BUSINESS

Lockheed Martin's #WorldPhotoDay Tweet Backfires

The since-deleted tweet came days after reports identified a Lockheed Martin bomb as one used in an attack on a Yemen school bus.
08/18/2018 10:22 PM ET
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Updated Aug 18, 2018

Lockheed Martin wanted to turn World Photo Day into a publicity stunt, but their efforts backfired spectacularly. 

The American defense contractor, which also doubles as the world’s largest weapons manufacturer, asked its followers to share “an amazing photo of one of our products” on Saturday. 

Instead the photos they received in response were filled with blood and violence reportedly caused by its products in Yemen.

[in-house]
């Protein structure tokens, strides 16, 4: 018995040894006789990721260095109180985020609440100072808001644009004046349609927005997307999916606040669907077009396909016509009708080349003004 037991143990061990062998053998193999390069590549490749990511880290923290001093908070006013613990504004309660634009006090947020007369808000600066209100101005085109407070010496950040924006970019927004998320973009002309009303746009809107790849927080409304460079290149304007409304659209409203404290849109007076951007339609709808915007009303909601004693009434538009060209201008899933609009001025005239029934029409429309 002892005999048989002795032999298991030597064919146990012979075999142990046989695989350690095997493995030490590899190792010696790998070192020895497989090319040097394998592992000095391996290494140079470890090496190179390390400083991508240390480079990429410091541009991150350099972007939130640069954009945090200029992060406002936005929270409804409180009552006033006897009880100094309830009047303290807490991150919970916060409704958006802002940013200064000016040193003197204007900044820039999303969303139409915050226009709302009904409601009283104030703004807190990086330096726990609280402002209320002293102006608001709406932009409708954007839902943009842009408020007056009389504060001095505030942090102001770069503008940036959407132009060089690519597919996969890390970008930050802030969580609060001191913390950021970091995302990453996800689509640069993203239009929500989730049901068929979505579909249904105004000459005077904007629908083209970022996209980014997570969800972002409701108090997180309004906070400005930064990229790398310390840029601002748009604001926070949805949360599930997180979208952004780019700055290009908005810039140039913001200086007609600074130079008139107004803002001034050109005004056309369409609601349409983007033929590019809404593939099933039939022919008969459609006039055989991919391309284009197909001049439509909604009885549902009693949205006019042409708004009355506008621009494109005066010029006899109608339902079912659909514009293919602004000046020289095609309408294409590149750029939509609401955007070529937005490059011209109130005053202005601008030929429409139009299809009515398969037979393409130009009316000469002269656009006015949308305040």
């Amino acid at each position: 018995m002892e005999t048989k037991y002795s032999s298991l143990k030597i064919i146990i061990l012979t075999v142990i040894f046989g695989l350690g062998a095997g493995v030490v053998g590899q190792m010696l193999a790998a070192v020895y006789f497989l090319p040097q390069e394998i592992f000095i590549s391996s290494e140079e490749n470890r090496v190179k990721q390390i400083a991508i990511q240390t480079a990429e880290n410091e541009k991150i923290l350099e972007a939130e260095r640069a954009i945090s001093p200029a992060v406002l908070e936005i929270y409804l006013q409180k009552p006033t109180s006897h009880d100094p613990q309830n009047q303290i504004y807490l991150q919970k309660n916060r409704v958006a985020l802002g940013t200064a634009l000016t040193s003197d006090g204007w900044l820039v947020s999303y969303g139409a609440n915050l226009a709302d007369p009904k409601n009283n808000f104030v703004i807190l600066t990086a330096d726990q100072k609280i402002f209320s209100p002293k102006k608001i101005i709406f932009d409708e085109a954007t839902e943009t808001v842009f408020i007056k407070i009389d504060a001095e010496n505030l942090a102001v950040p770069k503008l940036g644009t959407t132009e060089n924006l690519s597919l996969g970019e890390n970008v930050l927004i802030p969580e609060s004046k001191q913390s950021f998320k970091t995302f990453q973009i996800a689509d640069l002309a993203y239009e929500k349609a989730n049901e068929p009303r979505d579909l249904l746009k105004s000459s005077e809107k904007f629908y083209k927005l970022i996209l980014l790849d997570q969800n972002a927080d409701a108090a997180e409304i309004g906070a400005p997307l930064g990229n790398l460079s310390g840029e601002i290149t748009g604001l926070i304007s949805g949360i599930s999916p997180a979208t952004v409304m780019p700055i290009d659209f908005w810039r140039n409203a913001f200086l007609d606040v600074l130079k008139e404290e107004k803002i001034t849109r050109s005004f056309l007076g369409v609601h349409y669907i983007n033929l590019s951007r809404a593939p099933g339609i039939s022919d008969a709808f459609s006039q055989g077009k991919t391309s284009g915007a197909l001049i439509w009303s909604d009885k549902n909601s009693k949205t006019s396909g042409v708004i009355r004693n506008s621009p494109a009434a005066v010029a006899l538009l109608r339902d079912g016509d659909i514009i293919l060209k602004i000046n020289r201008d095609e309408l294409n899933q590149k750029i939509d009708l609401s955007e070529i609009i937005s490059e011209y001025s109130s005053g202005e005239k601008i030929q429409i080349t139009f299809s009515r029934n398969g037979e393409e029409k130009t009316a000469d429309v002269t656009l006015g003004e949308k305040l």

Lockheed Martin deleted the initial tweet hours later.

Lockheed Martin's social media campaign backfired.
(Twitter/Lockheed Martin)

The tweet followed reports that a Lockheed Martin 500-pound laser-guided MK 82 bomb was used in an attack on a school bus in Yemen that killed dozens of people, including children, earlier this month.

On Friday, CNN identified the weapon used in the attack, launched by a Saudi-led coalition, with the help of Yemeni journalists and munitions experts. 

Former President Barack Obama had blocked the sale of precision-guided military technology to Saudi Arabia, according to CNN, but the Trump administration reversed the ban in 2017.

Lockheed Martin has since deleted its #WorldPhotoDay tweet, but the responses it inspired from anti-war activists live on.